JUCO World Series returns to Grand Junction
WHAT: Junior College World Series of Baseball
WHEN: May 23-30
WHERE: Sam Suplizo Field, Grand Junction
COST: $10-12 per game; $35 for event pass.
Having a passion for baseball has helped Junior College World Series of Baseball’s current tournament chairman, Jamie Hamilton, continue the tradition over the last several years.
“I truly believe that it’s the 80-plus volunteers that keep this tournament alive,” Hamilton said. “Everyone has a passion to make sure the student athletes and fans have an experience that is the best they can ever have.”
During an interview, Hamilton — who annually volunteers — reminisced about many times former athletes returned to JUCO to reconnect with the event. Plus it’s a huge tourism draw; more than 110,000 people attend JUCO games throughout the week. And ticket sales help pay for the use and recent upgrades to Sam Suplizio Field.
JUCO’s economic impact has continued to grow as well, Hamilton explained, with millions of dollars spent in Mesa County annually.
“It’s about having a passion for baseball and a passion for the community,” Hamilton said. “Everyone enjoys it and has a stake in it. It truly is community owned.”
MORE ON JUCO
Junior College World Series of Baseball tradition kicks off the summer season in the Grand Valley on Saturday, May 23, and it runs until Saturday, May 30.
More than 10 teams will compete for the world series title including Dodge City Community College from Kansas. This will be the first appearance the team has made since the very first JUCO in 1957, which was before Grand Junction hosted the event.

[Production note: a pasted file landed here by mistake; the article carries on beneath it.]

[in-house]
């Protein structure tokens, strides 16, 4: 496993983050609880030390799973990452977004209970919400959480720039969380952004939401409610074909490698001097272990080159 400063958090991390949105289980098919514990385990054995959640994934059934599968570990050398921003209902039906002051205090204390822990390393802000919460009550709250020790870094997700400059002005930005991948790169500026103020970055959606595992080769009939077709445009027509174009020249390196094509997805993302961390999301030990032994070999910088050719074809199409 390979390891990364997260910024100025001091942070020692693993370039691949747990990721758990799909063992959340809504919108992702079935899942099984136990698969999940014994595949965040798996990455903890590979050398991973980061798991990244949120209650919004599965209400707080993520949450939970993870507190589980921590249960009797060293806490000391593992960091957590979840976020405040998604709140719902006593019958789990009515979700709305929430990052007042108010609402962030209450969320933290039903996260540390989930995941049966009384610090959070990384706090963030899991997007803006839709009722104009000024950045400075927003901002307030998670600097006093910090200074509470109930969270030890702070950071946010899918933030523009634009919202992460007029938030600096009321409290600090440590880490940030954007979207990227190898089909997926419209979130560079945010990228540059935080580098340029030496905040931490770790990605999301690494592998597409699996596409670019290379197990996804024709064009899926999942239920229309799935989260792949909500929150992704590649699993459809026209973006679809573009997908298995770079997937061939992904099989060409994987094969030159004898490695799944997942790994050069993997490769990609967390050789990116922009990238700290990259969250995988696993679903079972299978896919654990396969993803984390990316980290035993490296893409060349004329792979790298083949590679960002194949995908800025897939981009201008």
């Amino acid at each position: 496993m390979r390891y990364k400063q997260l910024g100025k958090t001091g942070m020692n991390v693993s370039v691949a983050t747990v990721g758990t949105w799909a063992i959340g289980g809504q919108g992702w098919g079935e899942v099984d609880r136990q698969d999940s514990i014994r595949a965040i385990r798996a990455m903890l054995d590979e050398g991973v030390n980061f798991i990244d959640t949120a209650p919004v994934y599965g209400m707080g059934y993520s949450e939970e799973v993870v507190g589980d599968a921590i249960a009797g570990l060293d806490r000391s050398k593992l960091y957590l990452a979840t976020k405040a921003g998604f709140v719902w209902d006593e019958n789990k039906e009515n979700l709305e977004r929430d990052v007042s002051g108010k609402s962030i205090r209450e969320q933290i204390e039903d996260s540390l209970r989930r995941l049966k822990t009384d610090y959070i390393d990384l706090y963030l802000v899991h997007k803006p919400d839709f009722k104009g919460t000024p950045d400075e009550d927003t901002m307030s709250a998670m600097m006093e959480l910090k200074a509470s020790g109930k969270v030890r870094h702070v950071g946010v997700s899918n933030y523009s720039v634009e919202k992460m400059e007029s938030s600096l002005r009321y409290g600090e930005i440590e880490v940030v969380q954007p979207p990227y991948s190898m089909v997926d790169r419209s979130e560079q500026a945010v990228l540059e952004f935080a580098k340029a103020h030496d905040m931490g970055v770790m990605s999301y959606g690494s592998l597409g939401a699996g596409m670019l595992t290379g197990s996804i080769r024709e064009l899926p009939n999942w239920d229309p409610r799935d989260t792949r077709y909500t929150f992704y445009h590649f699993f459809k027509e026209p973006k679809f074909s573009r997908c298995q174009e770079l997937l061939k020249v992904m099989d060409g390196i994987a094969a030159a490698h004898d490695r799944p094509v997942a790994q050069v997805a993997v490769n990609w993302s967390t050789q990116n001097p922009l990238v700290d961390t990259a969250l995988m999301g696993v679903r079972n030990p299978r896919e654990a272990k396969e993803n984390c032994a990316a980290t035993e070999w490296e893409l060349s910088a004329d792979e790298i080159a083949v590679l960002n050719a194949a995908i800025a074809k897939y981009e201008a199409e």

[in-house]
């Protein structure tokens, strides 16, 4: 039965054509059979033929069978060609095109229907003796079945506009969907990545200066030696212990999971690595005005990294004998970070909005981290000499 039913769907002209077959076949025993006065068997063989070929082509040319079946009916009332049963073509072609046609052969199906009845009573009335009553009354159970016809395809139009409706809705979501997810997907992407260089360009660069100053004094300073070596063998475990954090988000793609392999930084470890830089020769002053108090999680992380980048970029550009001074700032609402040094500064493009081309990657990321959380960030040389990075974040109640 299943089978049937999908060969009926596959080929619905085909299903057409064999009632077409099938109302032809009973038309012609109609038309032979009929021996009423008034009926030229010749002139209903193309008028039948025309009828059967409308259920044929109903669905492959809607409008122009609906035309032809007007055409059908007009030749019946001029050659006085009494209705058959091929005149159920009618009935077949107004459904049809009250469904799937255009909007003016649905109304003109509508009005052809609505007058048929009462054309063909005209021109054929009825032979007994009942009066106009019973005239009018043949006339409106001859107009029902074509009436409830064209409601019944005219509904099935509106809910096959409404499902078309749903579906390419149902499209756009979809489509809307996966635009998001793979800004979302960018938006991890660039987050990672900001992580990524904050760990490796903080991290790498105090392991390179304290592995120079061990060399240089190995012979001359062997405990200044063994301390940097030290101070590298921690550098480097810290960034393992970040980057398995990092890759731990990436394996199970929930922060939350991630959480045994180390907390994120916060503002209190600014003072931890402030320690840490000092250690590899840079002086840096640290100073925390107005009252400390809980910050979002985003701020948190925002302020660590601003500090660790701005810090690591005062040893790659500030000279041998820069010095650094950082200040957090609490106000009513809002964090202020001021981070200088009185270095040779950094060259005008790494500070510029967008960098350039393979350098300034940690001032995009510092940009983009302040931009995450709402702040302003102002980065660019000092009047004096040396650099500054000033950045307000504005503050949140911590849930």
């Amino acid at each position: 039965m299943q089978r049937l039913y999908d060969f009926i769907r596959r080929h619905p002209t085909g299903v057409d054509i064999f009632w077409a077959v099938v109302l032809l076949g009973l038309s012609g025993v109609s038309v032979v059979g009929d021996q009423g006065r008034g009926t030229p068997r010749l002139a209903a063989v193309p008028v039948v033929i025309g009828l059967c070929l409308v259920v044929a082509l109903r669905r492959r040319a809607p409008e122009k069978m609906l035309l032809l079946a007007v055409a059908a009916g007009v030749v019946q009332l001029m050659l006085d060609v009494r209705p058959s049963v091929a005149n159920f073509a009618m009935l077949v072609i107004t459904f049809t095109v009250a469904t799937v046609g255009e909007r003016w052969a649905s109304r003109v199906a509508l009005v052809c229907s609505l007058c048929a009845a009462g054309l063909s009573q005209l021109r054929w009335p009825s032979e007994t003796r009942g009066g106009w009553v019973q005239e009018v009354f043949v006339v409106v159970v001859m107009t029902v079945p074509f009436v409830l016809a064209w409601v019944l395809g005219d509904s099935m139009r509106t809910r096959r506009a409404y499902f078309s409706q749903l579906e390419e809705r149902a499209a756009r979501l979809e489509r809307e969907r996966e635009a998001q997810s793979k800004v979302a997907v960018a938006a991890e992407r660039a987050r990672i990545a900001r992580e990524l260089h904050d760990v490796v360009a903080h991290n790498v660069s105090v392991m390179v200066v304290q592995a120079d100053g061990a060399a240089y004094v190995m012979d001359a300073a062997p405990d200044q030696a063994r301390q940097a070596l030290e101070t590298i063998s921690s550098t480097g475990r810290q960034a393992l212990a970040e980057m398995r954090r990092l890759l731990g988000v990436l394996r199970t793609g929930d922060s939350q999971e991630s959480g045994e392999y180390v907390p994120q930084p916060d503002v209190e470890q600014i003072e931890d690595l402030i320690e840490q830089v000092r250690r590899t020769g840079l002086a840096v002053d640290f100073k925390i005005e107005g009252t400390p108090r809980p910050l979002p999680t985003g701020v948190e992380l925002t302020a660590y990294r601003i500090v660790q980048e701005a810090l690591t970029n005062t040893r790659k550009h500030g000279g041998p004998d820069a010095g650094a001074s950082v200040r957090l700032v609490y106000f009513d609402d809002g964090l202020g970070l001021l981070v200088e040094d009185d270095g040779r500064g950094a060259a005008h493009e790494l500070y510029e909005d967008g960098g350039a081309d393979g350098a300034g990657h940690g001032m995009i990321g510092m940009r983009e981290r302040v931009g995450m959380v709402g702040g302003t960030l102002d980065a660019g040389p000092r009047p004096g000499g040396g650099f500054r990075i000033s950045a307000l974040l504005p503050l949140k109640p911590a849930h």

The tournament is set for Sam Suplizo Field, located near Lincoln Park at the corner of 12th Street and North Avenue.
Tickets cost $35 for a general admission pass, which includes all tournament games. Single game tickets range from $10-$12.
JUCO came to Grand Junction in 1958 due to efforts by Jay R. Tolman — the former dean of students at Mesa Junior College and a coach. In 1958, 4,700 fans came to the first Grand Junction event, netting a $137.53 in profit.
Today, more than 100,000 visitors head to the diamond to watch their favorite junior college teams.
Cory Hahn — who became a quadriplegic after injuring his back playing baseball — now works for the Arizona Diamondbacks; he will speak at the annual JUCO banquet.
According to the JUCO website, the JUCO World Series banquet is Friday, May 22, at Two Rivers Convention Center (159 Main St., Grand Junction), with a social hour at 6 p.m., followed by dinner at 7 p.m. The 10 qualifying teams will be introduced and the new members of the JUCO Baseball Coaches Hall of Fame will be inducted prior to Hahn’s presentation. Tickets cost $50 per person for this event.
As the JUCO tradition continues, Hamilton knows he can’t lead the event forever. He hopes the next person shares the same passion for the event.
“I hope the organization can transfer to another young business leader who understands the tradition,” he said.
For more information, visit http://www.jucogj.org.
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